12. 12. Value-Based Pricing: Strategies for Enhancing Net Value Services Marketing  Enhance gross value – benefits delivered  Add benefits to core product  Enhance supplementary service  Manage perceptions of benefits delivered  Reduce costs incurred by  Reducing monetary costs of acquisition and usage  Cutting amount of time required to evaluate, buy, use service  Lowering effort associated with purchase and use Slide © 2010 by Lovelock & Wirtz Services Marketing 7/e Chapter 6 – Page 12
  13. 13. Defining Total User Cost Services Marketing Money Purchase Time Operating Costs Physical Effort Incidental Expenses Search Costs* Purchase and Service Encounter Costs Psychological Burdens Sensory Burdens Necessary Post Purchase Costs* Follow-up Problem Solving Slide © 2010 by Lovelock & Wirtz * Includes all five cost categories Services Marketing 7/e Chapter 6 – Page 13
  14. 14. Competition-Based Pricing Services Marketing Price competition increases due to: • • • • Increasing competition Increase in substituting offers Wider distribution of competitor Increasing surplus capacity in the industry However under these circumstances, price competition can decrease: • • • • • Slide © 2010 by Lovelock & Wirtz High non-price-related costs of using alternatives Personal relationships matter Switching costs are high Time and location specificity reduces choice Managers should examine all related financial and non-monetary costs Services Marketing 7/e Chapter 6 – Page 14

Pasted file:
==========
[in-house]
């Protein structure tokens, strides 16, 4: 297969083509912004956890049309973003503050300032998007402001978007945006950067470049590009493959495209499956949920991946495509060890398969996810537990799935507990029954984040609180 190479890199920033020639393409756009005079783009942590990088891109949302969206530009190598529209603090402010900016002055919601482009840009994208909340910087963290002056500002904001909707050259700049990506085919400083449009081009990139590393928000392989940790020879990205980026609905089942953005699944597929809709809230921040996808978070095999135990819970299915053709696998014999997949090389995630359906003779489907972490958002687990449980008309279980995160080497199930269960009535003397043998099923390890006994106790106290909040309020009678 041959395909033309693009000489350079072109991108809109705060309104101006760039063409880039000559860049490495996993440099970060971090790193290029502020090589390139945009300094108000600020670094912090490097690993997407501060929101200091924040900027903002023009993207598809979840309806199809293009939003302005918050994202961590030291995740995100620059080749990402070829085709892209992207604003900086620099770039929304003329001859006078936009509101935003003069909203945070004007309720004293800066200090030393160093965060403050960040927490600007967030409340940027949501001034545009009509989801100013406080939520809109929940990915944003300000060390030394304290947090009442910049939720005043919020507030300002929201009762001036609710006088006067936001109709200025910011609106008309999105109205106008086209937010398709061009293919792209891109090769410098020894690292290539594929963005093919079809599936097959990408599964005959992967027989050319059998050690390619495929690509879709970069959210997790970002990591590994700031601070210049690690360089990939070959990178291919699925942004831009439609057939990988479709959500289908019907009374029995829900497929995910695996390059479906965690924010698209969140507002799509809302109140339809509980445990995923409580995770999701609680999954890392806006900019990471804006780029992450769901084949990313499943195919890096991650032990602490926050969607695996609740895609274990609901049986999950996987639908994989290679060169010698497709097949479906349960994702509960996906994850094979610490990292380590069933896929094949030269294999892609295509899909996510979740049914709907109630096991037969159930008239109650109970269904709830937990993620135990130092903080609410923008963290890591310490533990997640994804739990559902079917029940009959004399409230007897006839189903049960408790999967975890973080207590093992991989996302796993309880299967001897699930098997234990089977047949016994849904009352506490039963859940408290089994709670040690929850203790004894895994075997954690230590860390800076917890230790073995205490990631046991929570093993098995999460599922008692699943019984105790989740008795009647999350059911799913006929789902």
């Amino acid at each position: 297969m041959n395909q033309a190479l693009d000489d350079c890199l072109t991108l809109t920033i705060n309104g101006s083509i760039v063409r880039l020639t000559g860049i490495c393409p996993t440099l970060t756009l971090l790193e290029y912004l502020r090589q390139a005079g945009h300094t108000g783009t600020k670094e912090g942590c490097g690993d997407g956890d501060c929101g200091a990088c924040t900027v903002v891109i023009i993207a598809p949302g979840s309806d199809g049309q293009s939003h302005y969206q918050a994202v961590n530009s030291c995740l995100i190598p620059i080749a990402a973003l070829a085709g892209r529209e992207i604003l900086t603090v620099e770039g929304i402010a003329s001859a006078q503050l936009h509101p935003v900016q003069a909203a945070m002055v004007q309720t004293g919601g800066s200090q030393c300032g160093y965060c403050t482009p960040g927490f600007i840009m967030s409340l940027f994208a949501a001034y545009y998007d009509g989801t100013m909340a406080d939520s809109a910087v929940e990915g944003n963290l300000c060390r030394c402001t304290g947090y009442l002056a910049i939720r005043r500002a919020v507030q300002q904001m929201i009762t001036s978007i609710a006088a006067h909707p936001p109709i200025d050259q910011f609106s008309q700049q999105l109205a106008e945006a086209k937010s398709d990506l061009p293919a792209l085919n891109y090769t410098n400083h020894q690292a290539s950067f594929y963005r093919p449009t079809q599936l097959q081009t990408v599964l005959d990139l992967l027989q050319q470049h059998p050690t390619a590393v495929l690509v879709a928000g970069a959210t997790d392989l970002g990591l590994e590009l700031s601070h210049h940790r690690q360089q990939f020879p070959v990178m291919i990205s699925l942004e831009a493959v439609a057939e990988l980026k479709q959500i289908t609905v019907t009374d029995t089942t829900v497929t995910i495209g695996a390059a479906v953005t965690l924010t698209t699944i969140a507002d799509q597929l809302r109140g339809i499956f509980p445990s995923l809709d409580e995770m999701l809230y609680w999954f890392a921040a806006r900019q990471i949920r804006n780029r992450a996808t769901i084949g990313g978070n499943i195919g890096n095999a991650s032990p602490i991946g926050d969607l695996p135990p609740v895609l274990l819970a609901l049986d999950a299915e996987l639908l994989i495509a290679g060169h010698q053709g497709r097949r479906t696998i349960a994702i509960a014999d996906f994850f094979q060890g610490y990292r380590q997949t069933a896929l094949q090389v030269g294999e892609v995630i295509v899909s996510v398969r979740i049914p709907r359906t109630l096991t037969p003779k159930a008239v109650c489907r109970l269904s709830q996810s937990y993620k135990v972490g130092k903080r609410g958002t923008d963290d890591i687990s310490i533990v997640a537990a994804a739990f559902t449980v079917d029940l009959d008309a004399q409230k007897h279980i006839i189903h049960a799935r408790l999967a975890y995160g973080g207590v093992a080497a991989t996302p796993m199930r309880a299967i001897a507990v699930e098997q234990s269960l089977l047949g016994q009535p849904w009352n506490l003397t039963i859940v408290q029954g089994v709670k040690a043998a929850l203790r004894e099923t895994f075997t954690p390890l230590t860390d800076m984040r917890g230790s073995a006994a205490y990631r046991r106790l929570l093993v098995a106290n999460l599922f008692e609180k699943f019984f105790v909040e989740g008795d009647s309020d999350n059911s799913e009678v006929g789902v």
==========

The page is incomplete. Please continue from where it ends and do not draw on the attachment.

15. 15. Competitive-Based Pricing Services Marketing Slide © 2010 by Lovelock & Wirtz Services Marketing 7/e Chapter 6 – Page 15
  16. 16. Services Marketing Revenue Management: What it is and How it works Slide © 2010 by Lovelock & Wirtz Services Marketing 7/e Chapter 6 – Page 16